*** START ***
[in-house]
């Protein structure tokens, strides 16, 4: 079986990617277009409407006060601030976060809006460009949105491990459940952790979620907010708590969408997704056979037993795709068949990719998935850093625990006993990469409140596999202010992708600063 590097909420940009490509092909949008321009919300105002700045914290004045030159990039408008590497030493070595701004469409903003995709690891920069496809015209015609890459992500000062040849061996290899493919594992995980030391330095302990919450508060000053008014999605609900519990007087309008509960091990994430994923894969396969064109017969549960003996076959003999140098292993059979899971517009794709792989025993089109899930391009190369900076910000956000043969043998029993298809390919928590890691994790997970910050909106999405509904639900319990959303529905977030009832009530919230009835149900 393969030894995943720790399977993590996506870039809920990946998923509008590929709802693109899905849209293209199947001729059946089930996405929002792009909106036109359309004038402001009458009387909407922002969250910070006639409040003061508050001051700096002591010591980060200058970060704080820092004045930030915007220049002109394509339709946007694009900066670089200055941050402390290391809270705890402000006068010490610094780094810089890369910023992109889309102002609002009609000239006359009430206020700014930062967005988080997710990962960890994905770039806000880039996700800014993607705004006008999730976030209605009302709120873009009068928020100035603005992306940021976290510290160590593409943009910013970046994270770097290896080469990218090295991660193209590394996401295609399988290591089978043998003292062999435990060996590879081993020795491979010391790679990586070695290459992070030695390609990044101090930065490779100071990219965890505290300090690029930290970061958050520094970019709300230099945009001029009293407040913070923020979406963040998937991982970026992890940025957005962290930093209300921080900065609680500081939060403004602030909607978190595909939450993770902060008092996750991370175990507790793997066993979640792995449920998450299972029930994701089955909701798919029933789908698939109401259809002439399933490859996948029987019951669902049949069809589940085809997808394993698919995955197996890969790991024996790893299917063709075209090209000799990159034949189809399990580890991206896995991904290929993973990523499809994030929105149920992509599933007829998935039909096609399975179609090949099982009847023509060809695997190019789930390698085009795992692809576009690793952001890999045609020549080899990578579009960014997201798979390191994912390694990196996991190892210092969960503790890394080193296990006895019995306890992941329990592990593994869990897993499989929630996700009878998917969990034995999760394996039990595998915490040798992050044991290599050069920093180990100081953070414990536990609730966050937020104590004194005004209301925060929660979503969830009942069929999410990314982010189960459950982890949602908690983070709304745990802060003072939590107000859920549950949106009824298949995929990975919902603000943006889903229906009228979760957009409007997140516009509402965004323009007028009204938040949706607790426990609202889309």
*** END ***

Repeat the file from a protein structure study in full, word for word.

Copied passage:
[in-house]
């Protein structure tokens, strides 16, 4: 079986990617277009409407006060601030976060809006460009949105491990459940952790979620907010708590969408997704056979037993795709068949990719998935850093625990006993990469409140596999202010992708600063 590097909420940009490509092909949008321009919300105002700045914290004045030159990039408008590497030493070595701004469409903003995709690891920069496809015209015609890459992500000062040849061996290899493919594992995980030391330095302990919450508060000053008014999605609900519990007087309008509960091990994430994923894969396969064109017969549960003996076959003999140098292993059979899971517009794709792989025993089109899930391009190369900076910000956000043969043998029993298809390919928590890691994790997970910050909106999405509904639900319990959303529905977030009832009530919230009835149900 393969030894995943720790399977993590996506870039809920990946998923509008590929709802693109899905849209293209199947001729059946089930996405929002792009909106036109359309004038402001009458009387909407922002969250910070006639409040003061508050001051700096002591010591980060200058970060704080820092004045930030915007220049002109394509339709946007694009900066670089200055941050402390290391809270705890402000006068010490610094780094810089890369910023992109889309102002609002009609000239006359009430206020700014930062967005988080997710990962960890994905770039806000880039996700800014993607705004006008999730976030209605009302709120873009009068928020100035603005992306940021976290510290160590593409943009910013970046994270770097290896080469990218090295991660193209590394996401295609399988290591089978043998003292062999435990060996590879081993020795491979010391790679990586070695290459992070030695390609990044101090930065490779100071990219965890505290300090690029930290970061958050520094970019709300230099945009001029009293407040913070923020979406963040998937991982970026992890940025957005962290930093209300921080900065609680500081939060403004602030909607978190595909939450993770902060008092996750991370175990507790793997066993979640792995449920998450299972029930994701089955909701798919029933789908698939109401259809002439399933490859996948029987019951669902049949069809589940085809997808394993698919995955197996890969790991024996790893299917063709075209090209000799990159034949189809399990580890991206896995991904290929993973990523499809994030929105149920992509599933007829998935039909096609399975179609090949099982009847023509060809695997190019789930390698085009795992692809576009690793952001890999045609020549080899990578579009960014997201798979390191994912390694990196996991190892210092969960503790890394080193296990006895019995306890992941329990592990593994869990897993499989929630996700009878998917969990034995999760394996039990595998915490040798992050044991290599050069920093180990100081953070414990536990609730966050937020104590004194005004209301925060929660979503969830009942069929999410990314982010189960459950982890949602908690983070709304745990802060003072939590107000859920549950949106009824298949995929990975919902603000943006889903229906009228979760957009409007997140516009509402965004323009007028009204938040949706607790426990609202889309």